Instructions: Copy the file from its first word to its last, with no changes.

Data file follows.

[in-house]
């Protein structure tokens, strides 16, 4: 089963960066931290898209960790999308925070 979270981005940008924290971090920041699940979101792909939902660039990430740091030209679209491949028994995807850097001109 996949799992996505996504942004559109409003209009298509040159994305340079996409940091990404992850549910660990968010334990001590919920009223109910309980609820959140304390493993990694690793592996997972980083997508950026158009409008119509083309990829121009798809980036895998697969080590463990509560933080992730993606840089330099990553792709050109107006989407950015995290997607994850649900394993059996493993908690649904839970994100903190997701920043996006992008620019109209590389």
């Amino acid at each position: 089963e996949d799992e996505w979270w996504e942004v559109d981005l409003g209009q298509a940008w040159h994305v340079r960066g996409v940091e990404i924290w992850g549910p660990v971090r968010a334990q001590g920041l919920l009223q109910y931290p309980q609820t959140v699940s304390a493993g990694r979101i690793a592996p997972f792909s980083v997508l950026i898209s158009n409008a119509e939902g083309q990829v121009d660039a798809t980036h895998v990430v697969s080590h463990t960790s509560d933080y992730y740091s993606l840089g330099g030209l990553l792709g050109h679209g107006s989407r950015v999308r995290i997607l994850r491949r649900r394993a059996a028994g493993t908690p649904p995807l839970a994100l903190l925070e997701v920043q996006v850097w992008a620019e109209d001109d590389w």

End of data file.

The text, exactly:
[in-house]
């Protein structure tokens, strides 16, 4: 089963960066931290898209960790999308925070 979270981005940008924290971090920041699940979101792909939902660039990430740091030209679209491949028994995807850097001109 996949799992996505996504942004559109409003209009298509040159994305340079996409940091990404992850549910660990968010334990001590919920009223109910309980609820959140304390493993990694690793592996997972980083997508950026158009409008119509083309990829121009798809980036895998697969080590463990509560933080992730993606840089330099990553792709050109107006989407950015995290997607994850649900394993059996493993908690649904839970994100903190997701920043996006992008620019109209590389």
């Amino acid at each position: 089963e996949d799992e996505w979270w996504e942004v559109d981005l409003g209009q298509a940008w040159h994305v340079r960066g996409v940091e990404i924290w992850g549910p660990v971090r968010a334990q001590g920041l919920l009223q109910y931290p309980q609820t959140v699940s304390a493993g990694r979101i690793a592996p997972f792909s980083v997508l950026i898209s158009n409008a119509e939902g083309q990829v121009d660039a798809t980036h895998v990430v697969s080590h463990t960790s509560d933080y992730y740091s993606l840089g330099g030209l990553l792709g050109h679209g107006s989407r950015v999308r995290i997607l994850r491949r649900r394993a059996a028994g493993t908690p649904p995807l839970a994100l903190l925070e997701v920043q996006v850097w992008a620019e109209d001109d590389w």